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The Paper Chase is a bit of a relic. Made in the late 70’s, the CBS series was the sort of comedy-drama that evolved into what we now call dramedies, a combination of drama and comedy, a la Freaks and Geeks. Unlike the popular nighttime soaps that would take off in the late ’70s (think Dallas), each episode of The Paper Chase was a contained story in which everything was resolved by the end of the hour and didn’t carry over from week to week. Shout! Factory has just released the entire first season on a six-DVD, no-frills box set.
Based on a 1970 book by John Jay Osborn and the 1973 film starring Timothy Bottoms and John Houseman (for which he won the Academy Award), The Paper Chase follows the exploits of a group of friends attending the Harvard School of Law. Houseman reprised his role of Professor Kingsfield, the world’s leading authority in contract law and one of Harvard’s toughest professors. The true star of the show was James Stephens as James T. Hart, a first year law student from Minnesota who is somewhat unprepared for the intensity and competitiveness of the school. To help himself cope, he joins a study group formed by one of his dorm mates, the fastidious Franklin Ford III (Tom Fitzsimmons) whose father runs a prestigious law firm. Ford brings together the group of people who create the ensemble of the show.
Part of the charm of The Paper Chase is that it’s quaint; you’ll watch the show with a smile on your face because the characters are likable enough, but you won’t be running to your DVD player to find out what happens next to them. This is not to say that The Paper Chase isn’t well executed. The direction is solid, the writing (many of the episodes were written by Osborn) is on par with the best of the period, and the acting is fine. Stephens is very likable as Hart and appears more human and well rounded than he was written. Furthermore, it’s always a great pleasure to watch John Houseman, no matter what he was performing. The actor was in different league than the rest of the cast, yet he never seemed to be showing them up in the scenes they shared together. I believe the professionalism he brought to the set rubbed off on his costars.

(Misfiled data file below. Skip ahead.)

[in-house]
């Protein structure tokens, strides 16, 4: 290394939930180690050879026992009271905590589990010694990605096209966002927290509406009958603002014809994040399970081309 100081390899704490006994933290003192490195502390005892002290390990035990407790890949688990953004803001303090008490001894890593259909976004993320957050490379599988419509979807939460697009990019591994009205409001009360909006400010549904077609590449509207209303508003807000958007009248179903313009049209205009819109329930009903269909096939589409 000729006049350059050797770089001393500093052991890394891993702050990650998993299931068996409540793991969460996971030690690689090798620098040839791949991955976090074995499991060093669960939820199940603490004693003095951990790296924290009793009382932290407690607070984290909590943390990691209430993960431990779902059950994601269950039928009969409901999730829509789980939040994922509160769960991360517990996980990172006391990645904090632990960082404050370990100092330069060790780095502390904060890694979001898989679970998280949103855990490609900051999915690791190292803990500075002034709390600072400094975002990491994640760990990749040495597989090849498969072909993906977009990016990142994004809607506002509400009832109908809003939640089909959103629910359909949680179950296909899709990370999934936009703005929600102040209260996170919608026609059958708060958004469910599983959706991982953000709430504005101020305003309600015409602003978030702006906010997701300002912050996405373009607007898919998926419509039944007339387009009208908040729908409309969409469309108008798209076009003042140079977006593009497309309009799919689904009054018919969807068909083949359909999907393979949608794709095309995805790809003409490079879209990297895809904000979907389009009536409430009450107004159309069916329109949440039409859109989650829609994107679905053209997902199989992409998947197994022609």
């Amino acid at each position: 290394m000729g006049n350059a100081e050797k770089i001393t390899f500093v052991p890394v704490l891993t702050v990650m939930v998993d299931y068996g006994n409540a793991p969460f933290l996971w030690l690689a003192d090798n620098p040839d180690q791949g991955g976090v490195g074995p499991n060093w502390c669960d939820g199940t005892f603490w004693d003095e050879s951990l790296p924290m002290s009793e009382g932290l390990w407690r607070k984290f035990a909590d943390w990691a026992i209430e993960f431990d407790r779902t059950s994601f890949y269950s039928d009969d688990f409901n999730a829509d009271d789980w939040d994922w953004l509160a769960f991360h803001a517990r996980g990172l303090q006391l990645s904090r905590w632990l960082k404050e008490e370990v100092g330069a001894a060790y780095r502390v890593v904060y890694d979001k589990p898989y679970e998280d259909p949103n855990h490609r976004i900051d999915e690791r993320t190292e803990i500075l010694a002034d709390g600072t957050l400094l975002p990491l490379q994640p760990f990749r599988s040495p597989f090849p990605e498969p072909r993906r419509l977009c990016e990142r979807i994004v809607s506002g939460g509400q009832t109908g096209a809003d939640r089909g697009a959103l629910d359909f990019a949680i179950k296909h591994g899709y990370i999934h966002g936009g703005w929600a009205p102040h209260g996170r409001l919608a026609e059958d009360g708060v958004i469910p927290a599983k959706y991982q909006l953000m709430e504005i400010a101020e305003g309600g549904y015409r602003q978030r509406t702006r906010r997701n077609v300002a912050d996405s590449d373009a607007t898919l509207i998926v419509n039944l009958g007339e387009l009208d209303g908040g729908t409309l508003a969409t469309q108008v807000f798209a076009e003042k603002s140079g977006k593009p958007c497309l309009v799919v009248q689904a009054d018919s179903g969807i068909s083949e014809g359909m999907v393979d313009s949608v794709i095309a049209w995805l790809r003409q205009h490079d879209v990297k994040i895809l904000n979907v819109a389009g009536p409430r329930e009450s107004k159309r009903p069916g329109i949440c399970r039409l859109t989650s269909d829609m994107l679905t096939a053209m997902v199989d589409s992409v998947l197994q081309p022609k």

I was intrigued by how The Paper Chase approached the college atmosphere on the series. Drinking, smoking, co-eds hooking up — all of these topics were covered in the show. These may not seem like revolutionary subject matter in this day and age, but at the time, the producers appeared to be trying to tackle weightier themes in between the goofy charms of the actors and stories. Still, the attempt to be hip to a younger audience doesn’t always pay off for the show, and often The Paper Chase just comes off as square. Like many dramas from the late ’70s, it has a tendency to drag; I found myself checking my watch numerous times during the episodes, never a good sign.
Something else that made watching The Paper Chase difficult to watch was the quality of the actual prints. Despite Shout! Factory’s wonderful packaging, the prints that have been used are grainy, faded and, in some episodes, full of scratches. Coupled with the fact that the DVD set comes with no extras, my best recommendation is to rent The Paper Chase, unless you really loved the show and need to add it to your collection.
After just one season, CBS canceled The Paper Chase. PBS then repeated the series for a couple of years until 1984, when Showtime began producing new episodes (with much of the original cast). The reborn version of The Paper Chase went on to win awards, so I must assume the show got better. When the subsequent seasons are released on DVD, I would be interested in seeing the improvements that were made — but I won’t be in any rush to go out and get them.